Like alcohol, benzodiazepines are central nervous system depressants. Though the two drugs work differently to achieve similar effects, the combined effect of taking both alcohol with benzodiazepines can be dangerous and even fatal. Both alcohol and benzodiazepines fall under a category of drugs called central nervous system depressants.
Alcohol and benzodiazepines can have an adverse effect, especially when taken in combination or in higher than recommended doses leading to decreased breath rate, heart rate, increasing chances of accidents by reducing coordination, fine-motor control, and generating confusion or disorientation. Coma and death are also possible.
What Are Central Nervous System Depressants?
Central nervous system depressants reduce nerve cell activity in the brain and along the central nervous system. There are several drug types that generate this effect including benzodiazepines, barbiturates, and non-benzodiazepines medications including Ambien, Lunesta, and Sonata, used to treat sleep disorders.
These drug types work similarly in affecting the availability of the inhibitory neurotransmitter, gamma-aminobutyric acid (GABA), which reduces nerve cell activity. Gamma-aminobutyric acid is also a key neurotransmitter in our response to fear. When we are startled, nerve cell activity in the brain increases. This increase is part of our fight or flight response. In response to an increase in excitatory neurotransmission, GABA is released leading to the relaxation of smooth muscle fibers and a general feeling of calm.
Benzodiazepines work to enhance the effects of GABA and are a form of tranquilizer. Sold under some common brand names including Valium, Xanax, and Ativan, the drug has been used to treat anxiety, insomnia, and is sometimes prescribed as a muscle relaxer, among other uses.
Alcohol is also a central nervous system depressant and binds with GABA receptors to produce similar effects to drugs like benzodiazepines. In small doses, each of these drugs may have the effect of reducing anxiety or helping someone feel more relaxed. However, at higher doses, or when used in combination or abused, these drugs can have a significant combined inhibitory response, including reduced breaths per minute, slowing of the heart rate, affect coordination and reduce focus, and trouble thinking and making decisions. Overdose can prove fatal.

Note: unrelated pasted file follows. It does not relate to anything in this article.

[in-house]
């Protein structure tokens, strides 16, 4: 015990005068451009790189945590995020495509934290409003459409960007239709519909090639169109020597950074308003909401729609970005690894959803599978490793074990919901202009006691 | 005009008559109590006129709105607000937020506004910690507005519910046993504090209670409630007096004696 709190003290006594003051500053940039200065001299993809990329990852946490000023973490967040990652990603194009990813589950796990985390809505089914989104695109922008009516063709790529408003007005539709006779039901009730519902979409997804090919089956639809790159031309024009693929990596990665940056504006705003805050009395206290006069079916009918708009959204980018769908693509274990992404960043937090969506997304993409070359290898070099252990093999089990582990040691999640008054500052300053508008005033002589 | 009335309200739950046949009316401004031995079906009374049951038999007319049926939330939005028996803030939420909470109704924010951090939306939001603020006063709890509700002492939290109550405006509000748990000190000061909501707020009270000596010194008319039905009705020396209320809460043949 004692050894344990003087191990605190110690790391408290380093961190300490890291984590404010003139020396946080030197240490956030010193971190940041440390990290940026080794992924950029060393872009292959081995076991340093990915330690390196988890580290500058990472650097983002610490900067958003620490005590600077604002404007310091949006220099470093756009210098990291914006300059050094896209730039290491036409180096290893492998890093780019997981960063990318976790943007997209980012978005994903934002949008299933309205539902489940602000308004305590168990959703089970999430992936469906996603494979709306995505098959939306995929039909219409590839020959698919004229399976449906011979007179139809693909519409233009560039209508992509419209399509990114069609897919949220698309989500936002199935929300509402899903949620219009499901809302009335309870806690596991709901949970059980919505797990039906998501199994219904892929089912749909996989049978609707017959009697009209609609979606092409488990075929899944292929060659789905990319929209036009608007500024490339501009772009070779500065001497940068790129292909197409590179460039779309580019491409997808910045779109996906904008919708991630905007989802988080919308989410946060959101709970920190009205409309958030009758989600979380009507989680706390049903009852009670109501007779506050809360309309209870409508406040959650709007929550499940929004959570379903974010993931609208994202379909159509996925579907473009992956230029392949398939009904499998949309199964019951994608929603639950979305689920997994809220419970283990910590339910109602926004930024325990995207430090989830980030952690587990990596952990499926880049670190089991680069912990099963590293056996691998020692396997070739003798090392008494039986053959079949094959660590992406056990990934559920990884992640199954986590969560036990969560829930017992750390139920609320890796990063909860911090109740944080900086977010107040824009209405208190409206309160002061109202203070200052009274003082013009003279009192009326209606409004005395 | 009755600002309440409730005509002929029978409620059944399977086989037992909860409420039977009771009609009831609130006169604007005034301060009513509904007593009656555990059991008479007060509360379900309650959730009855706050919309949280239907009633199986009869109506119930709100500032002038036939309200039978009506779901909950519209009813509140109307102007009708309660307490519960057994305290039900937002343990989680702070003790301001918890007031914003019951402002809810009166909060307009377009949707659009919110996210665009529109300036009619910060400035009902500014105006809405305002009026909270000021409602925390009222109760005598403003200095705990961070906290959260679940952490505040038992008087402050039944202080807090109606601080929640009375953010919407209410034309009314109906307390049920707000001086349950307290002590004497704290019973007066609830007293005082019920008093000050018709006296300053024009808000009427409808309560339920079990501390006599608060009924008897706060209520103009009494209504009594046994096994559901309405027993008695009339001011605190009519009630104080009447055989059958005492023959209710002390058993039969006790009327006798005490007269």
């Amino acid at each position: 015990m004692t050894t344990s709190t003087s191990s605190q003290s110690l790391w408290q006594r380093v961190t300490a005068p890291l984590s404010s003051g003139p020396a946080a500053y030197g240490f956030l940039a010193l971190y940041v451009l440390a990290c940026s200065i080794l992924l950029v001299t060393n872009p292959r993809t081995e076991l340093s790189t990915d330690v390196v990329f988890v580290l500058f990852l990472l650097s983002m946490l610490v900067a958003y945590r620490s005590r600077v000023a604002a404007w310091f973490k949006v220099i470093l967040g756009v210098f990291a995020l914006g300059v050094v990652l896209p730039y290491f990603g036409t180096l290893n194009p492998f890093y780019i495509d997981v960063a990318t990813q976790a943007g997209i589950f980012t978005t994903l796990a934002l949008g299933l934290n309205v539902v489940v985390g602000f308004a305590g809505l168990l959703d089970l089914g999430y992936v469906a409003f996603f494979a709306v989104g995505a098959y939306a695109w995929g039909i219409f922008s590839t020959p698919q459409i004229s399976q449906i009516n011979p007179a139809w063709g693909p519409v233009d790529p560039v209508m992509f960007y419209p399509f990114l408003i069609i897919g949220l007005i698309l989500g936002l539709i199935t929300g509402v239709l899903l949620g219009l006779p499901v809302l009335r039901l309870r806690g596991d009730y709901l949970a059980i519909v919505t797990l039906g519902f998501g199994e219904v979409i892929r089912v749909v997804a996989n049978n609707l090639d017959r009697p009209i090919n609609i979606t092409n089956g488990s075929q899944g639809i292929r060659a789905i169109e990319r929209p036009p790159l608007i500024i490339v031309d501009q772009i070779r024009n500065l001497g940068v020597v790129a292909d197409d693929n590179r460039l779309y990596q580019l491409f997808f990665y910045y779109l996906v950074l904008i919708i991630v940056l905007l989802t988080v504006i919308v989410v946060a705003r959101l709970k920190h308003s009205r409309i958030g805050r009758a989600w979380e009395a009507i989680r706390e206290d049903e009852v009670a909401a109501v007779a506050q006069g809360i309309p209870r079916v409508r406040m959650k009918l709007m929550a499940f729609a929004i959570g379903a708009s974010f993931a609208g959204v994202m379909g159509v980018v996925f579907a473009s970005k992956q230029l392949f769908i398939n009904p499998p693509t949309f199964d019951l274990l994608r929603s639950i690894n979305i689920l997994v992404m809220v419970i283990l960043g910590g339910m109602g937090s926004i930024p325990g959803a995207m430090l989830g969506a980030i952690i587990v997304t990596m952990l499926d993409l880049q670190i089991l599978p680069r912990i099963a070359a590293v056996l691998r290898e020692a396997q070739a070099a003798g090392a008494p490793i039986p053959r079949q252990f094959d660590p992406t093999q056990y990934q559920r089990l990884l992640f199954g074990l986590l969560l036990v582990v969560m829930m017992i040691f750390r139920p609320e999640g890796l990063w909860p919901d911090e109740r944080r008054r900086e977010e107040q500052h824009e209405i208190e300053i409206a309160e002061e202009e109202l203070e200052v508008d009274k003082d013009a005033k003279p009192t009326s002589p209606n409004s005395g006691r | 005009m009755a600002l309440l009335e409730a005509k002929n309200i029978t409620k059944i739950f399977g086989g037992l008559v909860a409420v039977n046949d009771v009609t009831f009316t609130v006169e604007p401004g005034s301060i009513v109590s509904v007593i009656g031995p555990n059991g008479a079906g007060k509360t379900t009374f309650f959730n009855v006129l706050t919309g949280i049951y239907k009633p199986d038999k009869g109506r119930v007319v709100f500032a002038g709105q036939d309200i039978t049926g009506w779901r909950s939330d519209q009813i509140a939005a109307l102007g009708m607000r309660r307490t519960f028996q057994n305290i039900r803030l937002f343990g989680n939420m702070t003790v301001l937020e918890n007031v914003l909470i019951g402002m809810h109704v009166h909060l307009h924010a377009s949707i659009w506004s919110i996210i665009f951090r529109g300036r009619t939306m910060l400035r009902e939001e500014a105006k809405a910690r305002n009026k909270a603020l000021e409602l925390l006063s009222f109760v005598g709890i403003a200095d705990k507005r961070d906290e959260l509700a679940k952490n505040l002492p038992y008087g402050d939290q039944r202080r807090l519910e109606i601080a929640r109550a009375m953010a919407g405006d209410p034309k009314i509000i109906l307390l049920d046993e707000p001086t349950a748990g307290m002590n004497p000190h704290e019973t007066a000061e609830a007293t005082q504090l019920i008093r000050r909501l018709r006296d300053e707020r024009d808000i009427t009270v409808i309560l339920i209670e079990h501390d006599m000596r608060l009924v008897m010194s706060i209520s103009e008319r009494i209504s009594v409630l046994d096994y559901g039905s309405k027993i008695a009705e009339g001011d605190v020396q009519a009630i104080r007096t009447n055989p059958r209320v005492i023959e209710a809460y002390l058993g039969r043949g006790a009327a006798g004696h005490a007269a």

What Makes Abusing Alcohol And Benzodiazepines So Dangerous?
While it’s nice to feel relaxed, inducing too much GABA can be dangerous in two ways. First and most dangerous are the adverse health effects. Inhibiting the central nervous system of the body with drugs is like dialing down the control system on a car, then blindfolding the driver. Response time slows, breath and heart rate slow and can even stop, blood pressure is diminished, cognitive functioning is impaired, coordination is reduced, and it may be difficult for someone to speak without slurring. Another cause of death when alcohol is involved is aspiration and alcohol poisoning.
The second risk of combining alcohol and benzodiazepines is the increased risk of physical dependency on substances. Once you begin artificially increasing GABA, the body begins to respond to the increase by reducing the number of available receptor sites. This leads to a reduction in the desired effects of the drugs, perpetuating use of the substances.
When someone tries to stop taking the combination of alcohol and benzodiazepines, they face an unprecedented onslaught of neural activity which can heighten already troublesome anxiety, depression, or insomnia. These co-existing mental disorders may exist prior to abuse of the substances, or may result from the substance abuse.
Withdrawals From Combining Alcohol With Benzodiazepines
If a serious physical dependence on the combination of alcohol and benzodiazepines develops, withdrawal symptoms can be serious and require comprehensive care to manage. Withdrawal symptoms of both drugs may include severe headaches, insomnia, agitation, muscle rigidity, anxiety and panic attacks, shakiness, profuse sweating, confusion, gastrointestinal upset, changes in weight, and irregular heartbeats. Cravings for one or both drugs may be intense for the first few weeks and longer.
Withdrawals from Alcohol and Benzodiazepines Include:
- Severe headaches
- Severe insomnia or sleep disruptions
- Muscle rigidity
- Anxiety and panic attacks
- Profuse sweating
- Gastrointestinal upset
- Changes in weight
- Irregular heartbeats
- Severe cravings
Treating Alcohol And Benzodiazepine Addiction
Treating alcohol and benzodiazepine addiction must include a treatment plan to accurately assess both the severity of the addiction, as well as any co-occurring mental disorders underlying the addiction. It is critical that someone undergoing treatment for an addiction to alcohol and benzodiazepine receive evidence-based care, especially since withdrawals from both drugs can mimic severe psychiatric disorders, including bipolar disorder and schizophrenia. The severity of withdrawals on the psyche combined with the physical withdrawals from both alcohol and benzodiazepine, including seizures and depressed immunity, make finding a comprehensive treatment plan essential to an individual’s long-term recovery.
A comprehensive treatment plan may include the practical application of yoga, exercise, and even acupuncture to naturally re-stabilize GABA and reduce related withdrawal symptoms including insomnia and anxiety. Medical management of these withdrawals may be necessary in more severe cases.
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